Under pressure from the Michigan Department of Environment, Great Lakes, and Energy (EGLE), Benton Harbor did not add corrosion inhibitor until March 2019, when it began adding it under the direction of the state Environmental Protection Agency (EPA).

There was no source water change in Benton Harbor, unlike the Flint tragedy. The city continues to draw on Lake Michigan. In Flint, the switch to the river as a water source gave Hanna-Attisha 'a comparison benchmark to use in evaluating blood lead levels in children'. Increasing levels after the switch confirmed that the poisoning was taking place.

However, Hanna-Attisha said that childhood blood lead surveillance isn't an ideal way to show signs of harm in Benton Harbor because the system is not designed to detect exposure to lead in water, which is a problem in large part to infants younger than the initial testing age of 1-year whose parents are using the water to mix baby formula.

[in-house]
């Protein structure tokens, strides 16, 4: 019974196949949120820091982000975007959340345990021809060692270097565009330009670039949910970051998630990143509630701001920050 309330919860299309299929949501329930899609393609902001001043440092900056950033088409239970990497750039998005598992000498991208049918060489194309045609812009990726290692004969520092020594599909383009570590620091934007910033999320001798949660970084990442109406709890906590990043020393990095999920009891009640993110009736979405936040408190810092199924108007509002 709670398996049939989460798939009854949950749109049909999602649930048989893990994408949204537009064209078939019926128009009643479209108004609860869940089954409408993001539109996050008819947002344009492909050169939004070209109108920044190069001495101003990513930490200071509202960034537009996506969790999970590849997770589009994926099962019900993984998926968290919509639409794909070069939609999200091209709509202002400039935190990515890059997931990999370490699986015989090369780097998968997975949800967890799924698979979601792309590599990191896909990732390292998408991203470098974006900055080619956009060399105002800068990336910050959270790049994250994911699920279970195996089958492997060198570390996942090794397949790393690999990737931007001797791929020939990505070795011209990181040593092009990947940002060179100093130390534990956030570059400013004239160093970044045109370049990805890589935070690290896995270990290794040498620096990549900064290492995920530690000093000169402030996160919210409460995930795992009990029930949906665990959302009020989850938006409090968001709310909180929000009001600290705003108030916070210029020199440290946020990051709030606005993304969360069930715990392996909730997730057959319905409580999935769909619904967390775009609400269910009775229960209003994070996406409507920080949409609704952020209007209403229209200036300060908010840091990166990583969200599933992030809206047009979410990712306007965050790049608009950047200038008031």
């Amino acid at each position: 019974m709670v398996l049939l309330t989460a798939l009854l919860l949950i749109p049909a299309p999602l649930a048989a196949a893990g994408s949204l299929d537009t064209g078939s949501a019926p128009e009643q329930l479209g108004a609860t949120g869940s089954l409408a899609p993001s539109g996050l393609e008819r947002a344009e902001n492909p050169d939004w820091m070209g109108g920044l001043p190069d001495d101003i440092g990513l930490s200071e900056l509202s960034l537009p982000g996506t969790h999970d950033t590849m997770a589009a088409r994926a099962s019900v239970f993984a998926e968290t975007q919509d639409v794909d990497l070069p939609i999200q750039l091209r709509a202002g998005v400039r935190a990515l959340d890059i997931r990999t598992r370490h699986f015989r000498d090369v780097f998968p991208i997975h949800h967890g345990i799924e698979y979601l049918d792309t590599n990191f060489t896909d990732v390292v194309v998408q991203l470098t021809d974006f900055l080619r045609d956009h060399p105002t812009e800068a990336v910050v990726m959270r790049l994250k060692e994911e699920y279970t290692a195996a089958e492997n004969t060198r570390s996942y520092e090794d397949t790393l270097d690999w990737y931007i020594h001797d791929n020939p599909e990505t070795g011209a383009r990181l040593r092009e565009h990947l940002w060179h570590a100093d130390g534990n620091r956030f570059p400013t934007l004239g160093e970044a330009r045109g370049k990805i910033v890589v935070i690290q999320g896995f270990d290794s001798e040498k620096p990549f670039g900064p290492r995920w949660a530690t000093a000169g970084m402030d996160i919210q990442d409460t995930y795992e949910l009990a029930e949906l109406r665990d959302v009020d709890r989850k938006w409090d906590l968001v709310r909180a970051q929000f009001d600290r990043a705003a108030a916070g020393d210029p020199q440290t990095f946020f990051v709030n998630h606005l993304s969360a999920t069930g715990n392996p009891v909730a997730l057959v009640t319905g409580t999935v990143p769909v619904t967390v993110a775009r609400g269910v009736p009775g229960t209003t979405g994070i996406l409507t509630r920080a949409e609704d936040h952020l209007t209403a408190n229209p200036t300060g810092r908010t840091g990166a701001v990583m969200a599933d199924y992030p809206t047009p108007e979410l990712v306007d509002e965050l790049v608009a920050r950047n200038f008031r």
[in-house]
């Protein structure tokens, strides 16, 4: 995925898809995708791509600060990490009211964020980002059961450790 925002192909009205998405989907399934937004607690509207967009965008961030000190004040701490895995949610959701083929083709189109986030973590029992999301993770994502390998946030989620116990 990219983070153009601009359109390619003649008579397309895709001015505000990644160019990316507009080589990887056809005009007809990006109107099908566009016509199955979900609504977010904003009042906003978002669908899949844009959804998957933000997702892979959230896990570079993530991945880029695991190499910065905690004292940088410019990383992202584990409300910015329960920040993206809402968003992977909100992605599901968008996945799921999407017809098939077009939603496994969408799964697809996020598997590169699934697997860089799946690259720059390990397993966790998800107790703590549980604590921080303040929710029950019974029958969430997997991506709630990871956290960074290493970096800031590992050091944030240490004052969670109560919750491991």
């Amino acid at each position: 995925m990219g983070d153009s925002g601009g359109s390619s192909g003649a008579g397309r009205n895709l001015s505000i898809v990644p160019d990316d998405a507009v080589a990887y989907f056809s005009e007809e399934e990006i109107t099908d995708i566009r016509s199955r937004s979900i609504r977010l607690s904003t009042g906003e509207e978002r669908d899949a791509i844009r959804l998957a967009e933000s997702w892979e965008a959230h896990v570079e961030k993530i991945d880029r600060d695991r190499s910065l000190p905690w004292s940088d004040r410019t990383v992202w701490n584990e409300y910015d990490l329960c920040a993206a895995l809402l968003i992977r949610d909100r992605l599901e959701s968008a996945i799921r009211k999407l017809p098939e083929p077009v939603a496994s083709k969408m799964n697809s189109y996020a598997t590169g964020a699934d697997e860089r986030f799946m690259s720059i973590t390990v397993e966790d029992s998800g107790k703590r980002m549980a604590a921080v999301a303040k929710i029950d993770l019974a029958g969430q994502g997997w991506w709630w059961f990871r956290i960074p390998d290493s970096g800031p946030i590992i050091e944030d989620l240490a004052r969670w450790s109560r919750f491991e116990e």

Because the blood lead data tends to underestimate exposure, Hanna-Attisha said it can be used to minimize or minimize a lead issue in teh community.

Hanna-Attisha said that lead in blood has a very short detection window. The half-life for detecting a metal in someones blood is 28 days. It doesnt matter whether the exposure was six months ago or a year ago, blood testing doesnT Tell You What the Exposure was.

When we use this blood lead surveillance data when were concerned about a lead-in-water problem, it doesnt tell us the whole story, Hanna-Attisha stated. If anything, its a massive underestimation of the story. Too often, theres a lead in water problem in'some random community' and they look at the blood lead data and are like, Ah, no problem.

Those werent built to pick up lead in water, says the company.

In 2019, the Berrien County Health Department provided free tap faucet filters and replacement cartridges to Benton Harbor residents, according to Conrad. So far, about 2,600 cartridges have gone out, and about a quarter of households have sought replacements.